New York City is getting serious about cracking down on retail crime.
On Thursday, New York City Mayor Eric Adams and New York Attorney General Letitia James revealed the indictment of 41 people in a retail crime ring that allegedly stole luxury apparel as well as drug store items and then resold them on eBay.
The arrests came after a three-year joint investigation by the New York City Police Department’s Grand Larceny Division and the Office of the Attorney General’s Organized Crime Task Force, which resulted in the seizure of more than $3.8 million worth of stolen goods from the alleged ringleader, Roni Rubinov, along with more than 550 stolen gift and cash cards and more than $300,000 in cash.
The defendants are being charged with various counts of enterprise corruption, money laundering, criminal possession of stolen property, scheme to defraud and conspiracy.
“Today we are showing that New York City will not tolerate crime — street crime, retail crime or organized crime,” Adams said. “Public safety is the prerequisite to prosperity, and so we want to be clear that we will investigate, arrest and prosecute criminals when they break the law. This wasn’t just shoplifting, but people going into stores and clearing off shelves as part of an organized crime ring. This massive retail-theft scheme affected every level of our economy, from department stores to big chains to independent businesses — all of whom were already impacted by the COVID-19 pandemic.”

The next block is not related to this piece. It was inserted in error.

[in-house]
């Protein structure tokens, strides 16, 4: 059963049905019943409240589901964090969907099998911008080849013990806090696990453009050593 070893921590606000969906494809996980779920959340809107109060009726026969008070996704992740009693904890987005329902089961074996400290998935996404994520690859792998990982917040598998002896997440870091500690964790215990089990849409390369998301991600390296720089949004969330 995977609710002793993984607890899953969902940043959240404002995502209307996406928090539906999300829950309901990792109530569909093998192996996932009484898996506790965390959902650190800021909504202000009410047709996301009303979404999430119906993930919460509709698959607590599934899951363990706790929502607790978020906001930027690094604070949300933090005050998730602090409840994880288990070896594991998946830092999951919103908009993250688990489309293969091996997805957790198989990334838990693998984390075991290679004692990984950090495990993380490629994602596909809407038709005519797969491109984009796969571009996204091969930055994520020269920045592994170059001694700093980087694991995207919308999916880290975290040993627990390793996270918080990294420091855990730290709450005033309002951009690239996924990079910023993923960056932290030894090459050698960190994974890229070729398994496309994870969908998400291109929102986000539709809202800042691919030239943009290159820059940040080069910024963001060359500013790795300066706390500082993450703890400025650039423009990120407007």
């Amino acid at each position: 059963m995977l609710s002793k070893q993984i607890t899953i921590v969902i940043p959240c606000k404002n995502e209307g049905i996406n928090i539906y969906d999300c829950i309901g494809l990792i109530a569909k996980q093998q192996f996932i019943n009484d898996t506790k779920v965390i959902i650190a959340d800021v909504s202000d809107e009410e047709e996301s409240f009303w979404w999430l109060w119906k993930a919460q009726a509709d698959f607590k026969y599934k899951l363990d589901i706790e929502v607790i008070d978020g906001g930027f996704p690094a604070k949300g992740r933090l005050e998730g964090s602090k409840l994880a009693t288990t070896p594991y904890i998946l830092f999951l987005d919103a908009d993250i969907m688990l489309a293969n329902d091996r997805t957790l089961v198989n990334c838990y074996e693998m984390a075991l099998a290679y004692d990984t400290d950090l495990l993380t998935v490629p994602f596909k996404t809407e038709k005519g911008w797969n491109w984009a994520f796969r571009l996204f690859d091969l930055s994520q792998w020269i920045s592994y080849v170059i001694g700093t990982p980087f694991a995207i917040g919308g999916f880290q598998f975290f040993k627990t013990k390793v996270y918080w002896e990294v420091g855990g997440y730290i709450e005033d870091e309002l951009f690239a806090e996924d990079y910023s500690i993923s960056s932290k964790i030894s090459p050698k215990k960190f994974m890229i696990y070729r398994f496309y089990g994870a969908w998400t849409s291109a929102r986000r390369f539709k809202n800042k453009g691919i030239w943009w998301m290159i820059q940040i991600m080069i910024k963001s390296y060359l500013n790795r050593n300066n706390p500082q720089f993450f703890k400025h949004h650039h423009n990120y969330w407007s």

James added: “Today’s takedown of this massive retail theft operation is part of our continued efforts to combat crime and restore an environment where all New Yorkers feel secure. These individuals stole millions of dollars in luxury goods and cleared the shelves of the drug stores in the communities we live and resold these goods for great profit. We will continue to work with our partners in law enforcement to crackdown on crime and protect all our communities.”
Among the seized items were designer clothing, handbags, belts and shoes as well as cosmetics. The gift cards that were recovered were from more than 60 merchants including Amazon, Home Depot, Walgreens, Visa, Apple iTunes, Modell’s, Lowe’s, Kmart, American Express and Pottery Barn.